By: Mary H. Dyer, Credentialed Garden Writer
If you work at home, you may want to use plants to liven upa bland workspace. Having living plants in your home office can make days morepleasant, boost your mood, and increase your productivity. Read on forsuggestions on home office plants to consider.
Choosing plants for workspaces in your home is similar tothat of any houseplant you have.
Consider growing conditions, such as available light andspace, when choosing houseplants for a home office. Generally, plantsfor workspaces are relatively compact, but in the home nearly anything goes.Most require little care and tolerate occasional neglect.
Here are a few suggestions for home office space plants.
These, of course, are merely suggestions. Depending on youravailable space, indoor conditions, and personal preferences, you could eveninclude a potted tree or other large floor plant, like citrus,rubbertree plant, parlorpalm and dracaena.
If light is limited, you may want to invest in a smalldesktop grow light. (Some even plug into the USB port on your computer).
Most home office plants benefit from light feeding duringspring and summer. If you’re busy or forgetful, a slow-releasefertilizer will provide nutrients gradually for three months or more,depending on the type.
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Office greenery and workplace happiness and productivity go together because of our appreciation for nature, the power of attention stimuli, and—according to one thought leader—the “friendships” we form with living things.
Biophilic design holds that natural environments evoke in humans a different response than urban environments. They give us a sense of being away feeling relaxed, tranquil, and simply existing. And when introduced to sterile environments, natural elements can help in mental recovery and stress relief.
In an extensive literature review, Kaitlyn Gillis and Birgitta Gatersleben of the UK’s University of Sussex link indoor plants to stress reduction and pain tolerance. “Plants have the ability to directly bring green, living nature into the indoor environment,” their report states. “Psychological studies have demonstrated the health and wellbeing benefits of placing plants inside.”
The researchers cite a handful of studies, including breakthrough research by Roger Ulrich in 1991 that found hospital patients with views of the outdoors require less pain medication than those who are unable to connect with nature.
WeWork Ocean Gate Minatomirai in Yokohama.
Researchers from the University of Michigan suggest urban environments are brimming with “dramatic stimuli,” or distractions that require urgent, directed attention to avoid, say, being hit by a bus. Certainly, receiving an urgent request or an email that requires an immediate reply is less dramatic than being hit by a bus, but the stimuli is similarly immediate and “top-down.”
This is different in nature, which is “filled with intriguing stimuli that modestly grabs attention in a bottom-up fashion,” the researchers say, adding natural environments can help “replenish” our capacity for attention and focus. Something as simple as viewing pictures of nature can make a difference, the researchers found imagine what a wall garden might achieve?
Taking the stage at a TEDxWhiteRock thought-leadership conference, Canadian engineer Mike Robinson shared a novel approach that uses desk plants to boost employees’ personal accountability. Instead of simply giving each employee a desk plant or dressing the office in greenery, Robinson asked his team to choose their desk plants and make their decisions based on the feelings of the plant.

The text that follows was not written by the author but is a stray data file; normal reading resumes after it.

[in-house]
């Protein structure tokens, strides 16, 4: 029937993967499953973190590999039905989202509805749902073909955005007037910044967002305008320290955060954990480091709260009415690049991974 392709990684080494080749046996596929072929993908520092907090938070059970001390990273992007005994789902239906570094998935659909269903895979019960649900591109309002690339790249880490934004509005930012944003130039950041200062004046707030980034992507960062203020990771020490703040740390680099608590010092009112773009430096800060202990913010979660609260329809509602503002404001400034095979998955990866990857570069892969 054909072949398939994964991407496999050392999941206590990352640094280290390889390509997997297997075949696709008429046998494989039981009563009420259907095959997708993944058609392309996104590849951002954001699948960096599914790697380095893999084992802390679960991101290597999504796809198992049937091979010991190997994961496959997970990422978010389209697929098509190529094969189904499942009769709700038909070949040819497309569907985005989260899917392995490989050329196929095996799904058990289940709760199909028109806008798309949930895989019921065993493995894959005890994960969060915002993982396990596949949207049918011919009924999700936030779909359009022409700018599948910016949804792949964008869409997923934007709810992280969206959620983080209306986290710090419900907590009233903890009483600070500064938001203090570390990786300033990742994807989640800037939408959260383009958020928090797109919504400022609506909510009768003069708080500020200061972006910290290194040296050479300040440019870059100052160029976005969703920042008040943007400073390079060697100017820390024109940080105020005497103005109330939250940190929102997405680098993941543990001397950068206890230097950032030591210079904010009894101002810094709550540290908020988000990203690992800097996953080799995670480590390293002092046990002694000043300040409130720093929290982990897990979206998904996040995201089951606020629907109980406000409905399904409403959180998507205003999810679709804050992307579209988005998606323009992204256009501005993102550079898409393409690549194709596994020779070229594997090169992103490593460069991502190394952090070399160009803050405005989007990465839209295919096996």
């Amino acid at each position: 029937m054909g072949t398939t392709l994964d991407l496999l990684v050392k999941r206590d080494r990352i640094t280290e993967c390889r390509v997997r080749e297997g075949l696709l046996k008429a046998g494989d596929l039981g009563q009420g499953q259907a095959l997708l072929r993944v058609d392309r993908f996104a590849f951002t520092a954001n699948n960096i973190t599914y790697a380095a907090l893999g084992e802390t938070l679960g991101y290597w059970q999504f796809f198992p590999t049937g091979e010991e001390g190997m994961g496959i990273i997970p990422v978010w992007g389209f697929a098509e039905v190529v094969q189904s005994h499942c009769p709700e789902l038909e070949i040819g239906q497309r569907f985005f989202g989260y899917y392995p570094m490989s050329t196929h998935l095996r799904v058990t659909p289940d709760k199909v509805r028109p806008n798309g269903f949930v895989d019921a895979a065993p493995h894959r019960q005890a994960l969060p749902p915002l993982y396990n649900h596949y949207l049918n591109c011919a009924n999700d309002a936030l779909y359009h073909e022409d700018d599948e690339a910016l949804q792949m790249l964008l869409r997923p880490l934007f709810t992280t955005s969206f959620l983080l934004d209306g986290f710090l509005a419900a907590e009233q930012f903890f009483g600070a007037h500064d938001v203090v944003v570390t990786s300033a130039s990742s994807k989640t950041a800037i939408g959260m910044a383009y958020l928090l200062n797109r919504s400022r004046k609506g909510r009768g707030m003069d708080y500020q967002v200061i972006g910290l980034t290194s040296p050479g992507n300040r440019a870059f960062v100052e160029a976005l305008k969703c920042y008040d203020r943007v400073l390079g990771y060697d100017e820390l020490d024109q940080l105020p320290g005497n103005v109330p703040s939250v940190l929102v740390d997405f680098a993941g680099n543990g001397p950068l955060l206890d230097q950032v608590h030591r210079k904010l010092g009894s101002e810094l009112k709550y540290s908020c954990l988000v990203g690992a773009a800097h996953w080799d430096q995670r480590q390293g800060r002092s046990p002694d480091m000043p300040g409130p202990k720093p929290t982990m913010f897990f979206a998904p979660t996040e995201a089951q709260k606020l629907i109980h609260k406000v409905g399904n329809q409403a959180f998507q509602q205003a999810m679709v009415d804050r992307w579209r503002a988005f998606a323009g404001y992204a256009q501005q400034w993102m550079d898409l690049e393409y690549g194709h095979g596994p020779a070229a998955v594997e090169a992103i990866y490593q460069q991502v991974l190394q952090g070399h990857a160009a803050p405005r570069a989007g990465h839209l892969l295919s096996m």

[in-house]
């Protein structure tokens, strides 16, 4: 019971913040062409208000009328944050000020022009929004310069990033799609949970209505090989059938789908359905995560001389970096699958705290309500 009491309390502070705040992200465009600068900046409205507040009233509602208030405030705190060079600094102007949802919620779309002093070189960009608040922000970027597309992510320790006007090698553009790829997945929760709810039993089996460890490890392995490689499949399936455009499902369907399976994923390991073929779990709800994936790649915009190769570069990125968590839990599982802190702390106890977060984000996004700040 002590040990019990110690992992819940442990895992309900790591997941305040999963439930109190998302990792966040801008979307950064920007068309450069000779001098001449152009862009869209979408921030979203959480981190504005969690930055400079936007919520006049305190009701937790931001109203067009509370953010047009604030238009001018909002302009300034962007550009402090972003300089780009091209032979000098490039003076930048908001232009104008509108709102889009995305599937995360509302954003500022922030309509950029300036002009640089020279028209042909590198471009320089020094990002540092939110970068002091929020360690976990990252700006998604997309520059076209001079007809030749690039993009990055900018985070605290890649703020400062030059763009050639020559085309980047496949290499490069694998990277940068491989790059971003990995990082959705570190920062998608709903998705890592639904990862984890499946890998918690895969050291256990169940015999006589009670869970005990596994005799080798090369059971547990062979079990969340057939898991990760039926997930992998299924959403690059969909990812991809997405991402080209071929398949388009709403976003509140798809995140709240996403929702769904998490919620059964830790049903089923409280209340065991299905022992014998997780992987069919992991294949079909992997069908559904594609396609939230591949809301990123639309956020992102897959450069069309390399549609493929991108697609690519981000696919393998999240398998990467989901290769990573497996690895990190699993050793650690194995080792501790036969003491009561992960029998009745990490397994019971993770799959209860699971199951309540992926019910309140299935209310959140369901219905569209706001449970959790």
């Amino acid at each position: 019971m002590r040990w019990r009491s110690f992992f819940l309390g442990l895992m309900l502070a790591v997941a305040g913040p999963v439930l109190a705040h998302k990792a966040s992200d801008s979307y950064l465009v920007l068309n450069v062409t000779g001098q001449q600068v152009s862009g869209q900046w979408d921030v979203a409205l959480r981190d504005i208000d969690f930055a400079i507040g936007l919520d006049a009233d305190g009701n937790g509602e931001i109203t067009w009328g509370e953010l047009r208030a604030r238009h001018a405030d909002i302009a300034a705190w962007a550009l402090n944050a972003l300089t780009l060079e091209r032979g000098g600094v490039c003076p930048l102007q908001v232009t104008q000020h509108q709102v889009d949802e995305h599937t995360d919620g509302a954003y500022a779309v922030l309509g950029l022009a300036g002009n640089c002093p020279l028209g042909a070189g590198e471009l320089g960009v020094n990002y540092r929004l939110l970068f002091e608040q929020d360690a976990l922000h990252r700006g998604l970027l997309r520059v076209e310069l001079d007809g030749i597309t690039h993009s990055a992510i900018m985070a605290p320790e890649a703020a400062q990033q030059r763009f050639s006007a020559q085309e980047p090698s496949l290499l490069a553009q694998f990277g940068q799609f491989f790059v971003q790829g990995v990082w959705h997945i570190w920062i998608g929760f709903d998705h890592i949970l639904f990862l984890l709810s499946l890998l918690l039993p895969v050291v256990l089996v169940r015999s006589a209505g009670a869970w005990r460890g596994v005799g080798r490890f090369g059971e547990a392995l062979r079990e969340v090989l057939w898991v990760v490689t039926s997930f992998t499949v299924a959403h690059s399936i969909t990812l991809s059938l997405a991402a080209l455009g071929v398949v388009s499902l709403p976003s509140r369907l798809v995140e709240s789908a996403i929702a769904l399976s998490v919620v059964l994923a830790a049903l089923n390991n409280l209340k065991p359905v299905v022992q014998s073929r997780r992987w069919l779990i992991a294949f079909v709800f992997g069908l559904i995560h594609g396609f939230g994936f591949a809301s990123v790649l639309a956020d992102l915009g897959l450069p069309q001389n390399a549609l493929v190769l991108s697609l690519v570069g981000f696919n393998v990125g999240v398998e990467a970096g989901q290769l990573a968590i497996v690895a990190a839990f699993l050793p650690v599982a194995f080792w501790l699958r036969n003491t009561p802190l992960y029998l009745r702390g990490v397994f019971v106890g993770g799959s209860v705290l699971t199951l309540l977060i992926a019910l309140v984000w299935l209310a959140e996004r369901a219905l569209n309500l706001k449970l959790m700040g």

“So you have to put yourself in the spot of the plant, as it were, and say, ‘Which person do I want to be my new friend?'” he says. This encourages ownership and heightens a sense of accountability. The results? Robinson’s empirical observations suggest employees are working more efficiently since choosing their “plant friend,” and he says no plant has died in five years.
WeWork 383 George St in Sydney.
Though many articles (and plant retailers) suggest the benefits of indoor plants extend to “purifying the air,” this is likely not the case in a standard office.
These claims are based on 1989 research by NASA scientist Bill Wolverton that did declare plants to be a “promising economic solution to indoor air pollution.” However, this experiment was conducted in an airtight laboratory with the aim of determining whether plants would benefit humans in closed environments in space.
“It’s such an alluring and enticing idea,” Elliott Gall at Portland State University tells The Atlantic. “But the scientific literature shows that indoor houseplants—as would be typically implemented—do very little to clean the air.”
The perception of air quality improves with office greenery, however. And perhaps in workplaces—where employees should feel happy, energized, and engaged—that’s also an important result.
Patch Plants have a great range of indoor and outdoor plants, and while more pricey than your average garden centre, the plants are amusingly given human names like Ben and Susie. Their specific qualities, needs and caring instructions are listed.
Bunches may not be as well known as Patch nor is their selection of house plants as vast, but the plants are generally cheaper and come in beautiful pots, so no need to spend extra on the planters.
The Nunhead Gardener is a dreamy urban jungle and its two shops in south London are a must-visit for any local resident.
Good old IKEA has a strong selection of plants, flowers, pots and growing accessories.
Freddie's Flowers are a nationwide flower delivery service. Each box of flowers, which you assemble yourself (very therapeutic!) costs £25 and lasts for around two to three weeks - not bad value at all.
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